2020 has been deemed The Year of the Nurse in honor of the 200th anniversary of Florence Nightingale’s birth. And, as we all know, 2020 ushered in the pandemic, calling on nurse leaders to guide their nursing teams through some of the darkest and most challenging times of their profession. Overwhelm and exhaustion are the norm.
WWFD (What Would Florence Do)?
It would seem the same healthy and supportive environment Florence Nightingale insisted on for her own patients’ health and healing is greatly aligned with the environment nurse leaders are looking to create for the health and healing of their nurses, their patients AND themselves.
The current health care environment requires nurse leaders to practice positive leadership to transcend difficult and challenging times, especially as the uncertainty and novelty of the situation are still unfolding. Positive leaders recognize the fundamental human need for all employees to be acknowledged for their existence and contributions, that status quo thinking is fraught with limitations and that their actions must be noble and courageous. A 2019 study published in the Journal of Positive Psychology examined how receiving expressions of gratitude predicts physical health outcomes for acute care nurses over time.
The study revealed frequent expressions of gratitude result in nurse satisfaction with the care they provide and subsequently predicted better sleep, healthier eating and improved nurses’ work satisfaction.1
THE TIME IS NOW
Today, more than ever, nurse leaders need to develop a sustainable practice of gratitude for themselves; so, in turn, they can begin to foster a more grateful, positive and psychologically safe work environment for their nurses. An added sense of urgency comes as health care institutions see evidence of moral injury across the clinical spectrum of physicians, nurses and essential support staff.
Moral injury is described as “perpetrating, failing to prevent, bearing witness to, or learning about acts that transgress deeply held moral beliefs and expectations.”2
Recent statistics are discouraging:
3 out of 5 are likely to leave their position as a result of COVID-19
67% will likely leave their facility or industry
3% have already resigned
$137B cost estimate of nurses leaving in the wake of COVID-19
We are fortunate to have research and evidence- based practices in gratitude and the associated correlates of neuroscience to bolster positive leadership development. This provides benefits of retaining nurses and generating greater outcomes for leaders and their nursing teams who together are looking for best practices during these unprecedented times.
Designing and implementing gratitude interventions can begin the healing process. Creating a safe space to reflect on what one is grateful for in oneself, colleagues and the professions offers an opportunity to focus on personal healing while building moral resilience. Positive leadership ensures employees have support for their overall health and well-being as they deal with the stress and anxiety of COVID-19. But, first, the healing, health and well-being benefits of gratitude must be practiced by the nurse leader him/herself.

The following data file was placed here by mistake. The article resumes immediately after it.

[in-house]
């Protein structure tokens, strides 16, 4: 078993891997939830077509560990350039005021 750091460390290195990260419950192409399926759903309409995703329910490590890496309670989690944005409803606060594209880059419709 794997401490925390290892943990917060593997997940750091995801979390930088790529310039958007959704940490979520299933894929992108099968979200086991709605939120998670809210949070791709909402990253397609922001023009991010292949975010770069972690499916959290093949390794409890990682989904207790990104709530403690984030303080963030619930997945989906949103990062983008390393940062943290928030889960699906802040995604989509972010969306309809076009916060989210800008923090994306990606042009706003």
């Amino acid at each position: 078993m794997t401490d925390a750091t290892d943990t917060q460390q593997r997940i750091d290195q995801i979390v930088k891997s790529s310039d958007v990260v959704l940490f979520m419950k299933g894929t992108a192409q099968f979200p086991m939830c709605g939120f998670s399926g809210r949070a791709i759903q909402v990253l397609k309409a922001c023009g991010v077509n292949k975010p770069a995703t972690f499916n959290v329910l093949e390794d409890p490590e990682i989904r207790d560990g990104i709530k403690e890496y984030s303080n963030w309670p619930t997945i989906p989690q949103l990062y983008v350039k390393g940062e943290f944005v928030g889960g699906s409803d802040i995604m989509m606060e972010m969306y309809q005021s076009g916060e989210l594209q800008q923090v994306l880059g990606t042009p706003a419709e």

Nurse leaders can start these strategies by:
Gaining a greater understanding of positive leadership and tenants of positive psychology
Embracing current research in gratitude and neuroscience to enhance personal physiological, emotional and mental well-being
Broadening knowledge to build inspiration, trust and respect in the nursing environment to ultimately create and transform greater health and positivity in the culture of care delivery
To offset the mental, physical and emotional distress associated with the current health care environment, leaders must fully embrace a more positive and appreciative work environment to offer much needed hope and appropriate coping techniques to nurses. Creating a culture of gratitude leads to important improvements in what scholars call positive psychological capacities—the positive and developmental state of employees—leading to greater hope, self-efficacy, resilience and optimism.
Chief nursing officers, nurse directors and nurse managers desiring to influence true culture change through a strengths-based program can get more information on coaching programs here.
1. Starkey, A. R., Mohr, C. D., Cadiz, D. M., & Sinclair, R. R. (2019). Gratitude reception and physical health: Examining the mediating role of satisfaction with patient care in a sample of acute care nurses. The Journal of Positive Psychology, 14(6), 779–788. https://doi.org/10.10 80/17439760.2019.1579353
2. Litz BT, Stein N, Delaney E, Lebowitz L, Nash WP, Silva C, Maguen S. Moral injury and moral repair in war veterans: a preliminary model and intervention strategy. Clin Psychol Rev. 2009 Dec;29(8):695-706.